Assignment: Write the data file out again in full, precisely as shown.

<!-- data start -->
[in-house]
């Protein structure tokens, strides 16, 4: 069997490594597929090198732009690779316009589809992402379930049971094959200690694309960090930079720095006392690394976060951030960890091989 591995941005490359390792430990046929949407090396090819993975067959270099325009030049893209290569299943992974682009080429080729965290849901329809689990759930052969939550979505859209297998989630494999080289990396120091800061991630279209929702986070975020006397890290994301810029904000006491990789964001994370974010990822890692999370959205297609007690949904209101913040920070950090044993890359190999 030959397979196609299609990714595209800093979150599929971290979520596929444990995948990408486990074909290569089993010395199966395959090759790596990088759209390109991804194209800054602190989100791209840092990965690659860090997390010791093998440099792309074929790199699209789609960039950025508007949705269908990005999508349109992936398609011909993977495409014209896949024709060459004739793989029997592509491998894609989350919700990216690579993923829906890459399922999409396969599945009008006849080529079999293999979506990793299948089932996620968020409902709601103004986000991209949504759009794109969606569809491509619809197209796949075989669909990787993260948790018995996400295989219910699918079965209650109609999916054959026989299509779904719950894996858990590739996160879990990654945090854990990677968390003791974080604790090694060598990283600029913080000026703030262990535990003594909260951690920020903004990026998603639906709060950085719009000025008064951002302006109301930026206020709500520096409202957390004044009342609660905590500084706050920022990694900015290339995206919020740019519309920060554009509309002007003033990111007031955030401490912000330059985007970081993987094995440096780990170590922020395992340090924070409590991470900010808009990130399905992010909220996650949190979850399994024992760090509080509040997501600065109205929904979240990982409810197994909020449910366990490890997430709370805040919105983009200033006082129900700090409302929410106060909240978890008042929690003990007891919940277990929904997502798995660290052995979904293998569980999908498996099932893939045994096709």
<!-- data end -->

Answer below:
[in-house]
């Protein structure tokens, strides 16, 4: 069997490594597929090198732009690779316009589809992402379930049971094959200690694309960090930079720095006392690394976060951030960890091989 591995941005490359390792430990046929949407090396090819993975067959270099325009030049893209290569299943992974682009080429080729965290849901329809689990759930052969939550979505859209297998989630494999080289990396120091800061991630279209929702986070975020006397890290994301810029904000006491990789964001994370974010990822890692999370959205297609007690949904209101913040920070950090044993890359190999 030959397979196609299609990714595209800093979150599929971290979520596929444990995948990408486990074909290569089993010395199966395959090759790596990088759209390109991804194209800054602190989100791209840092990965690659860090997390010791093998440099792309074929790199699209789609960039950025508007949705269908990005999508349109992936398609011909993977495409014209896949024709060459004739793989029997592509491998894609989350919700990216690579993923829906890459399922999409396969599945009008006849080529079999293999979506990793299948089932996620968020409902709601103004986000991209949504759009794109969606569809491509619809197209796949075989669909990787993260948790018995996400295989219910699918079965209650109609999916054959026989299509779904719950894996858990590739996160879990990654945090854990990677968390003791974080604790090694060598990283600029913080000026703030262990535990003594909260951690920020903004990026998603639906709060950085719009000025008064951002302006109301930026206020709500520096409202957390004044009342609660905590500084706050920022990694900015290339995206919020740019519309920060554009509309002007003033990111007031955030401490912000330059985007970081993987094995440096780990170590922020395992340090924070409590991470900010808009990130399905992010909220996650949190979850399994024992760090509080509040997501600065109205929904979240990982409810197994909020449910366990490890997430709370805040919105983009200033006082129900700090409302929410106060909240978890008042929690003990007891919940277990929904997502798995660290052995979904293998569980999908498996099932893939045994096709």